Credit card debt is down, but don't cheer

Credit card debt has fallen. But for those deep in debt, the picture hasn't changed much. Many still use credit cards for day-to-expenses.

Elise Amendola/AP/File
In this March file photo, consumer credit cards are posed in North Andover, Mass. The average household's credit card debt has fallen more than $2,000 since the beginning of 2010.
Rich Claybaugh/Staff
After peaking in 2009, credit card debt has fallen by more than $2,000 per household, on average.

It sounds encouraging: Since the beginning of 2010, the credit card debt of the average American household has fallen by $2,150.

From around $15,000 in 2006 to a peak of $18,000, average credit card debt then plummeted to around $14,500 by the end of 2010 and hasn't moved much since. Unfortunately, that's not nearly as good as it sounds.

Credit card debt has dropped not so much because the job market is improving or borrowers are more financially responsible. It has fallen mainly because in 2010 banks gave up trying to collect bad debt.  In the second quarter of 2010, the charge-off rate, which is the percentage of debts declared uncollectible, spiked over a full percentage point from the same period in 2009. Banks took their losses and wiped those delinquent loans off their books.

The result for households? With fewer seriously delinquent accounts skewing the average, the typical household in the United States owes less credit card debt. But a greater percentage of households is indebted than in 2010. The overall debt picture doesn't look much better for most indebted households and, in one area, could be getting worse.

At $13.5 trillion, mortgages account for the lion's share of the average American family’s debt. Credit cards are the third largest debt category at $803.6 billion. What takes second place? Student loans. Student debt stands at a whopping $1 trillion.

Let's do a little extrapolation. The subprime mortgage crisis was caused by too many loans to people who couldn't pay them off. The credit card bubble burst because too many cards were given to people who couldn't make their payments. Student loans are among the easiest financial products to obtain. Borrowers do not need to demonstrate fiscal responsibility or a trustworthy credit history. Virtually anyone can acquire loans to fund education. Do you see where this going?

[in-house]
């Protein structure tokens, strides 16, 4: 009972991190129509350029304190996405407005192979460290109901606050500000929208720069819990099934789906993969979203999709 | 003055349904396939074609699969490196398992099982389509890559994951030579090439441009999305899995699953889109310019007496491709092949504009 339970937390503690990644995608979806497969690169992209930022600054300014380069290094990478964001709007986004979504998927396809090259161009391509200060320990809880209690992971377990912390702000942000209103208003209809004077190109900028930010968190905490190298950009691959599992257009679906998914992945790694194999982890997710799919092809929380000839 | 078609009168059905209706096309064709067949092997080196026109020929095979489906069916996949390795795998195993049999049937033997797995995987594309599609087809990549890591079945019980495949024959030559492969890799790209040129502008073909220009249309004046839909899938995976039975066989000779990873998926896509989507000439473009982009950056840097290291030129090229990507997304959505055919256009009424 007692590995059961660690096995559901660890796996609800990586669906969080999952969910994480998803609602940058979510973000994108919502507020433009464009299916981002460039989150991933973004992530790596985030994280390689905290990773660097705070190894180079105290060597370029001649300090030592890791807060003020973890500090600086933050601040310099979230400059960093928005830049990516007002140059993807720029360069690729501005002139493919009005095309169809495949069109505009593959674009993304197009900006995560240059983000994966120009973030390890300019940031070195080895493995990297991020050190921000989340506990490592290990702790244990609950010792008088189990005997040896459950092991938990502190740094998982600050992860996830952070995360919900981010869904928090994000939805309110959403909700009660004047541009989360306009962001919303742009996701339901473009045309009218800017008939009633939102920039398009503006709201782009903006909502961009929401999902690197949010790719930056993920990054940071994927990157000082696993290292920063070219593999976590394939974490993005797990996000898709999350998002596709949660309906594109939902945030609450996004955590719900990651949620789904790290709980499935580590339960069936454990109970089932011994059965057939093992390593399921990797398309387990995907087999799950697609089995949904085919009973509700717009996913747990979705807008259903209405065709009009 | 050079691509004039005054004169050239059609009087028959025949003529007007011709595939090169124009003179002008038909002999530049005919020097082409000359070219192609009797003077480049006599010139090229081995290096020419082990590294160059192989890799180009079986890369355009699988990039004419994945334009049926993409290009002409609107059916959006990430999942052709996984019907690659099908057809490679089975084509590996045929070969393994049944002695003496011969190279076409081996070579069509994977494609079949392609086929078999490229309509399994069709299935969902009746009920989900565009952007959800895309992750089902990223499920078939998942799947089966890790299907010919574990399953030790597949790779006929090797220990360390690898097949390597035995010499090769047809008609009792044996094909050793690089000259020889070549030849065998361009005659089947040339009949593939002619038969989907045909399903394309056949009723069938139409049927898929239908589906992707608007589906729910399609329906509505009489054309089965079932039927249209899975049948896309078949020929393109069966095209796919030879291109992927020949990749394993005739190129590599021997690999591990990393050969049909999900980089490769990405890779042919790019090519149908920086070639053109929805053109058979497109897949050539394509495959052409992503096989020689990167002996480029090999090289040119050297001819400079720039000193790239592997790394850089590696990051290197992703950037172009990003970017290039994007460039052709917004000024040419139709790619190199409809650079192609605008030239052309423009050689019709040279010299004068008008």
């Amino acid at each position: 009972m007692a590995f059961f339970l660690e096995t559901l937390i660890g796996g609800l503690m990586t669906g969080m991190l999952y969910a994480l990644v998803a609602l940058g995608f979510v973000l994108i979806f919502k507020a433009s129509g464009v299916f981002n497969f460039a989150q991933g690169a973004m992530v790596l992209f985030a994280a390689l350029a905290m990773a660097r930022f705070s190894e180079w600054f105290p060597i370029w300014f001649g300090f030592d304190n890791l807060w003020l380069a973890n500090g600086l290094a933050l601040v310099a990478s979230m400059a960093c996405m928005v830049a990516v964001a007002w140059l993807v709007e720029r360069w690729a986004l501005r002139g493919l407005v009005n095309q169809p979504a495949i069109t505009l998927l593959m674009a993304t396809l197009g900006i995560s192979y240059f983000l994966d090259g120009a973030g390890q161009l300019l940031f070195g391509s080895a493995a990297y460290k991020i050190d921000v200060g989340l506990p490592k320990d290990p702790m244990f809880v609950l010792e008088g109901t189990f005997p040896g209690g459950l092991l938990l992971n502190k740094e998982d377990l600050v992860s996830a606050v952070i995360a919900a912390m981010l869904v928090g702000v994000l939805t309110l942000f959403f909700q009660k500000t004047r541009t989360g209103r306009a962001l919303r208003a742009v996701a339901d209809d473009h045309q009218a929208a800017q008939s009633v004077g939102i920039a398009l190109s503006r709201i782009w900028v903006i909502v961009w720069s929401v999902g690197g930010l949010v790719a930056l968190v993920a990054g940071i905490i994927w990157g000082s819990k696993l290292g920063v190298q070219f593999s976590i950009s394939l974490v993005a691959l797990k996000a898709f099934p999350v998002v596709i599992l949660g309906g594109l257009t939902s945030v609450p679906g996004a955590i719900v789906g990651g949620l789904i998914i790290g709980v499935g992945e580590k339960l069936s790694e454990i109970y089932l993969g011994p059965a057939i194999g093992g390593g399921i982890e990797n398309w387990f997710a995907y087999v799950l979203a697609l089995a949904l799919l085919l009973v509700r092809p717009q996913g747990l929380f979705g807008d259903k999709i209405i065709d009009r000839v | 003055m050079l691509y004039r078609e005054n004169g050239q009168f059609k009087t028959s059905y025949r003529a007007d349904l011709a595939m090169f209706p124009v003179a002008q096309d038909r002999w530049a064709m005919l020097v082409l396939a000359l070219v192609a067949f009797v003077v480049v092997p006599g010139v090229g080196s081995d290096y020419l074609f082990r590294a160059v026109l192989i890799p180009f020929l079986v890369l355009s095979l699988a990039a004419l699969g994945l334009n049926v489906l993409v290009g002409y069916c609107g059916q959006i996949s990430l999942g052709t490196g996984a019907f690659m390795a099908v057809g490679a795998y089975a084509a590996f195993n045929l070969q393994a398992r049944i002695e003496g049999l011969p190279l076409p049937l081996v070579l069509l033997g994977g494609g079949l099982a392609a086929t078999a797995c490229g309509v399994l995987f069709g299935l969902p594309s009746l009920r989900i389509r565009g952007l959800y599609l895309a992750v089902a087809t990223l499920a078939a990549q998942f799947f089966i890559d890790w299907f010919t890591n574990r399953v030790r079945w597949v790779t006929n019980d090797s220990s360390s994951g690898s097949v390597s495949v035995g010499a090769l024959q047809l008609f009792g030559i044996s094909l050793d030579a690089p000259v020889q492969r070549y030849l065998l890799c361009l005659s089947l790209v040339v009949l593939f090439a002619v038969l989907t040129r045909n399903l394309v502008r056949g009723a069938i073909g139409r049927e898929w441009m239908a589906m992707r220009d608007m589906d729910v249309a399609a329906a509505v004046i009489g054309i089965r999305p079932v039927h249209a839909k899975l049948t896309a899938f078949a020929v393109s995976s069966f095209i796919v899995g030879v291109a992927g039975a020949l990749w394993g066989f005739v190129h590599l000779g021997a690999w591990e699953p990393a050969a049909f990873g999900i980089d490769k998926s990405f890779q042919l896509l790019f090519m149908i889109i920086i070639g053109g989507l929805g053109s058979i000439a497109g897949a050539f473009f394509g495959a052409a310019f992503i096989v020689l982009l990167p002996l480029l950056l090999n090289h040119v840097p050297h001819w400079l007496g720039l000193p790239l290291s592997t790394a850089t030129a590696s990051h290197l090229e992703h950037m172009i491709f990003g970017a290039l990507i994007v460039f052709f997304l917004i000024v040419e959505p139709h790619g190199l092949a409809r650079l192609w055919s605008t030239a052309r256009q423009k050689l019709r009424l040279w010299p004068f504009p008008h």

The past five years of credit card debt signal a deep economic trouble that goes far beyond consumer irresponsibility. The nation's debt is not merely a consequence of extravagance and material excess. Just over half of low- and middle-income Americans who were carrying a credit-card balance for at least three months are using credit cards for day-to-day living expenses, according to a recent national survey by Demos. The recession has left many consumers relying on plastic to stay afloat.

It's not just young people or families. According to the same survey, low- and middle-income seniors have turned to credit cards, too. With their retirement savings decimated by the financial crisis, Americans 65 and over now average $9,283 in card debt. Reckless spending is not necessarily at the root. If the choice is between deeper debt or declining health, most will choose to survive.

For the moment, private debt isn't rising because banks are leery of lending. With the housing bubble bursting so recently, it will take a few years for memories to fade. But they will.

As we continue climbing out of recession, you can count on lenders to lower standards and again start loaning money to high-risk borrowers. The Consumer Financial Protection Bureau hopes to increase transparency in credit cards and student loans through better disclosure, but how much can reason-based initiatives counter the lure of cheap money or higher education?

We've seen it with housing, we've seen it with credit cards, and we will soon see it with student loans. It's time we make an earnest attempt to start deflating economic bubbles before they burst. If we continue taking large risks during times of economic prosperity, we're doomed to a very cyclical existence of crippling debt and sluggish recovery.

We need more permanent solutions. The credit card, housing and student loan bubbles all share a common denominator: untenable financial products issued to high-risk consumers. Either the products (loans, mortgages, credit cards) require greater regulation, or consumers need a helping hand (affordable tuition, financial literacy programs, increased medical assistance). One or both variables must change if America is to end chronic
 overspending.

– Stephen Vanderpool is a senior content specialist at the personal finance and credit card website NerdWallet.com.

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